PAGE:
Uma interessante bibliografia comentada sobre as línguas do Antigo Oriente Médio.
John Huehnergard and Na’ama Pat-El, The University of Texas at Austin
Academia.edu – October, 2012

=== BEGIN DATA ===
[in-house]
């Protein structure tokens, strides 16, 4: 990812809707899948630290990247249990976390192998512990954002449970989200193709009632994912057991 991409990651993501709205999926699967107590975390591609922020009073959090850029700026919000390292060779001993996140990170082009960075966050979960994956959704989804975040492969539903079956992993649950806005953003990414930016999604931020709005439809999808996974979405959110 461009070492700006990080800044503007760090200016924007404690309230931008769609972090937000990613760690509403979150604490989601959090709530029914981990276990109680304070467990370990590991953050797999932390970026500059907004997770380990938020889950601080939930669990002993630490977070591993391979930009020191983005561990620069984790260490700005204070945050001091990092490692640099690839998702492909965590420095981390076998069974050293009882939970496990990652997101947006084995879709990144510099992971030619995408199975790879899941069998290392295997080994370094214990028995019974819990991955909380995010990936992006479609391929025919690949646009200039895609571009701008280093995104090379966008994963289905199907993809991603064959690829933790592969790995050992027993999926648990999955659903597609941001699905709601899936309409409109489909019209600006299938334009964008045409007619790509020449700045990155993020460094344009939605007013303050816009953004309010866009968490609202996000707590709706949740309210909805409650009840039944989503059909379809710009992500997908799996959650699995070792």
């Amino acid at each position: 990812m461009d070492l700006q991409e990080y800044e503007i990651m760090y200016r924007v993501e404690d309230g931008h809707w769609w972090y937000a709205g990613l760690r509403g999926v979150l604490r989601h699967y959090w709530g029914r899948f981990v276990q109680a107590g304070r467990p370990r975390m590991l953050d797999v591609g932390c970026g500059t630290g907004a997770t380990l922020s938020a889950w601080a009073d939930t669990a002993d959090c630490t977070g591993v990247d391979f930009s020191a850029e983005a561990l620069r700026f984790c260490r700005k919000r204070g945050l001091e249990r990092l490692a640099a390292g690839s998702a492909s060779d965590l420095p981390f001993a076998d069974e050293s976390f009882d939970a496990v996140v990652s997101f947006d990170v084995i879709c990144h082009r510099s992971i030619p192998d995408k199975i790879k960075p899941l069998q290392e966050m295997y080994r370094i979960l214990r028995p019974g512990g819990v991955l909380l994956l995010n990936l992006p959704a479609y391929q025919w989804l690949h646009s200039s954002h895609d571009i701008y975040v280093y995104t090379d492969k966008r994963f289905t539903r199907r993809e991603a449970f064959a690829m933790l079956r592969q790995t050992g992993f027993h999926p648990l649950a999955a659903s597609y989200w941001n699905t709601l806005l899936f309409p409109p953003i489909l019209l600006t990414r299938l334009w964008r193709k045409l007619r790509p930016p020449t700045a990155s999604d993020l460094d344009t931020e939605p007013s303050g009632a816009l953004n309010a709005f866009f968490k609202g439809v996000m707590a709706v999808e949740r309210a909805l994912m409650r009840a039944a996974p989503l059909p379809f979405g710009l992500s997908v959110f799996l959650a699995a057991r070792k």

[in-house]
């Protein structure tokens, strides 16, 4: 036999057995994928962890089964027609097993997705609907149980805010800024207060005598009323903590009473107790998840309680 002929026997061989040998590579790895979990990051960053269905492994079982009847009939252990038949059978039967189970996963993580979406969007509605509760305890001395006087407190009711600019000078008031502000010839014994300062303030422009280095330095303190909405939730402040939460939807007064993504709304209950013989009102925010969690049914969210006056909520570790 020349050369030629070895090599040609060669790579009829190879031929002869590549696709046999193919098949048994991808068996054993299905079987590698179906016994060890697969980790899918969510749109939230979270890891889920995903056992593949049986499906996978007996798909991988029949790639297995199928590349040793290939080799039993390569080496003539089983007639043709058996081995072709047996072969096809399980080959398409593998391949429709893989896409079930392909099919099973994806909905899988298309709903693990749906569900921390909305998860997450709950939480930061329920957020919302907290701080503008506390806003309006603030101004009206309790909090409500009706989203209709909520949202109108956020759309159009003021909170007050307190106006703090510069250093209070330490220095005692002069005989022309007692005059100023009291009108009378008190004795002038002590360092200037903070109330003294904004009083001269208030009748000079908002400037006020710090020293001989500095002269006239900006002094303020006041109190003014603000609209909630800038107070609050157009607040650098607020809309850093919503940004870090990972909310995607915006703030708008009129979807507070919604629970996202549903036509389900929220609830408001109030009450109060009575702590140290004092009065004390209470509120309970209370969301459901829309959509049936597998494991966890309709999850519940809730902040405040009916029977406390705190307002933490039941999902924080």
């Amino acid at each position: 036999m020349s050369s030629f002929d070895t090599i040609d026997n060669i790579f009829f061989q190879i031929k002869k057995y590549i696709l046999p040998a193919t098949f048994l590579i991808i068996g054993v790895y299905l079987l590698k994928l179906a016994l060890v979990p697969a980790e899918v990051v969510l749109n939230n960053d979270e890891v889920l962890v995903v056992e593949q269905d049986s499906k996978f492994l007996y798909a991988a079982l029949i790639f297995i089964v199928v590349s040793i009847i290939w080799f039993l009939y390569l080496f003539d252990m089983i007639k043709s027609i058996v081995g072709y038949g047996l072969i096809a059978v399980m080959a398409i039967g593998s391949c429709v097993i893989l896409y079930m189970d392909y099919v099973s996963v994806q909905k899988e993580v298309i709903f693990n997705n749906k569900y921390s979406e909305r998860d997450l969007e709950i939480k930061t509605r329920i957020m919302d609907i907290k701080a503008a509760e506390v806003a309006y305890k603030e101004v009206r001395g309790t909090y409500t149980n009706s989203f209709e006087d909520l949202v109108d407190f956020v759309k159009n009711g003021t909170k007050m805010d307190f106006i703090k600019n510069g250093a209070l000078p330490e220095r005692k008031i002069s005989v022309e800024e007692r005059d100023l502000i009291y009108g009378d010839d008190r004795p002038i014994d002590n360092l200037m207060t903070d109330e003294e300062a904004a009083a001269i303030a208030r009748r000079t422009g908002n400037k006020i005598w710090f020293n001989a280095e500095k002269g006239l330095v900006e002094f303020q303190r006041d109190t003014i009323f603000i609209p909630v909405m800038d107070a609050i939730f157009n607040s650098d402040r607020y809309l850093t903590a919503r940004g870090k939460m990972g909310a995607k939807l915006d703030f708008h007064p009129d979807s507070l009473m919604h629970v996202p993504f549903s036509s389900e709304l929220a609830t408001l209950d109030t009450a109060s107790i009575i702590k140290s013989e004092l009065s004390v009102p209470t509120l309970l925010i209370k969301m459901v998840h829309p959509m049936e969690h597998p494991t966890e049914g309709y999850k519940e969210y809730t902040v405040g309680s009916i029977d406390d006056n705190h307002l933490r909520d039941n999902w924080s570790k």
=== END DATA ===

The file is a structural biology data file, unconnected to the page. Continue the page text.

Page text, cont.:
Writing began in the Near East, almost simultaneously in ancient Sumer in Mesopotamia and in Egypt in the late fourth millennium, and the texts of those societies constitute humanity’s earliest written records. The languages covered in this bibliography span the period from the beginning of writing up to the creation of the biblical canon around the first century CE. Most of these languages are extinct, although a few, such as Aramaic, Hebrew, and Arabic continue to be spoken in parts of the modern Middle East. The languages are grouped according to language family, beginning with the most widely attested of the families, Afro-Asiatic, and its two ancient branches, the Semitic languages and Egyptian; these are followed by the Indo-European languages for which there is documentation in the ancient Near East; finally a few well-attested ancient languages that are not part of any known language family are presented. Some of the languages are very well attested; there are, for example, about a million cuneiform tablets in the Sumerian and Akkadian languages, in a wide range of genres. Other languages, such as Phoenician, are more sparsely attested, their grammar and vocabulary correspondingly less well known.